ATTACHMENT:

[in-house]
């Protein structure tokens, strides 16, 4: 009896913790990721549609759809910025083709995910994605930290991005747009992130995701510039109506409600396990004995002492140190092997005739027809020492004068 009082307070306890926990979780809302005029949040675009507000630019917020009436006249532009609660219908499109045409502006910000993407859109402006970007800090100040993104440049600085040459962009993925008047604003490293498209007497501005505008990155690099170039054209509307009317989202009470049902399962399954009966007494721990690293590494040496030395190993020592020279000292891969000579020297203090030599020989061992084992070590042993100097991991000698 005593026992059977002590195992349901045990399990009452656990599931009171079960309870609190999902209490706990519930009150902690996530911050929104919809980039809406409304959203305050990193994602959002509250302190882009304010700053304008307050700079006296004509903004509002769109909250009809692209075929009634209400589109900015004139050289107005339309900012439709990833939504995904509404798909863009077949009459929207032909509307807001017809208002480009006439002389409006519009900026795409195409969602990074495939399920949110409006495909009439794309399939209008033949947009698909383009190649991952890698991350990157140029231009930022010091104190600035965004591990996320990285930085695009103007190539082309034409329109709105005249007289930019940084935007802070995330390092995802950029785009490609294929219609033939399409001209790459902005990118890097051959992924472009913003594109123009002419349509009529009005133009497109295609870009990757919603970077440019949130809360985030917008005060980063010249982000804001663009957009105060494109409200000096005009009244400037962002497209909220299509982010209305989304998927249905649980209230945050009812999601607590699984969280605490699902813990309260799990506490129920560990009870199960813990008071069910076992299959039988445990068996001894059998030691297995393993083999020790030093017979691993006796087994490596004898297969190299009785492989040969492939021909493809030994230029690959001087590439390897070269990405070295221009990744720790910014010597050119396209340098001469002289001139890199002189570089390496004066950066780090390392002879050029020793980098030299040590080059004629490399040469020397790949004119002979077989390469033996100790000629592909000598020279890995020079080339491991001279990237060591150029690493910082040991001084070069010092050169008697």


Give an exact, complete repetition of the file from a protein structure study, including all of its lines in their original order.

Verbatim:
[in-house]
């Protein structure tokens, strides 16, 4: 009896913790990721549609759809910025083709995910994605930290991005747009992130995701510039109506409600396990004995002492140190092997005739027809020492004068 009082307070306890926990979780809302005029949040675009507000630019917020009436006249532009609660219908499109045409502006910000993407859109402006970007800090100040993104440049600085040459962009993925008047604003490293498209007497501005505008990155690099170039054209509307009317989202009470049902399962399954009966007494721990690293590494040496030395190993020592020279000292891969000579020297203090030599020989061992084992070590042993100097991991000698 005593026992059977002590195992349901045990399990009452656990599931009171079960309870609190999902209490706990519930009150902690996530911050929104919809980039809406409304959203305050990193994602959002509250302190882009304010700053304008307050700079006296004509903004509002769109909250009809692209075929009634209400589109900015004139050289107005339309900012439709990833939504995904509404798909863009077949009459929207032909509307807001017809208002480009006439002389409006519009900026795409195409969602990074495939399920949110409006495909009439794309399939209008033949947009698909383009190649991952890698991350990157140029231009930022010091104190600035965004591990996320990285930085695009103007190539082309034409329109709105005249007289930019940084935007802070995330390092995802950029785009490609294929219609033939399409001209790459902005990118890097051959992924472009913003594109123009002419349509009529009005133009497109295609870009990757919603970077440019949130809360985030917008005060980063010249982000804001663009957009105060494109409200000096005009009244400037962002497209909220299509982010209305989304998927249905649980209230945050009812999601607590699984969280605490699902813990309260799990506490129920560990009870199960813990008071069910076992299959039988445990068996001894059998030691297995393993083999020790030093017979691993006796087994490596004898297969190299009785492989040969492939021909493809030994230029690959001087590439390897070269990405070295221009990744720790910014010597050119396209340098001469002289001139890199002189570089390496004066950066780090390392002879050029020793980098030299040590080059004629490399040469020397790949004119002979077989390469033996100790000629592909000598020279890995020079080339491991001279990237060591150029690493910082040991001084070069010092050169008697």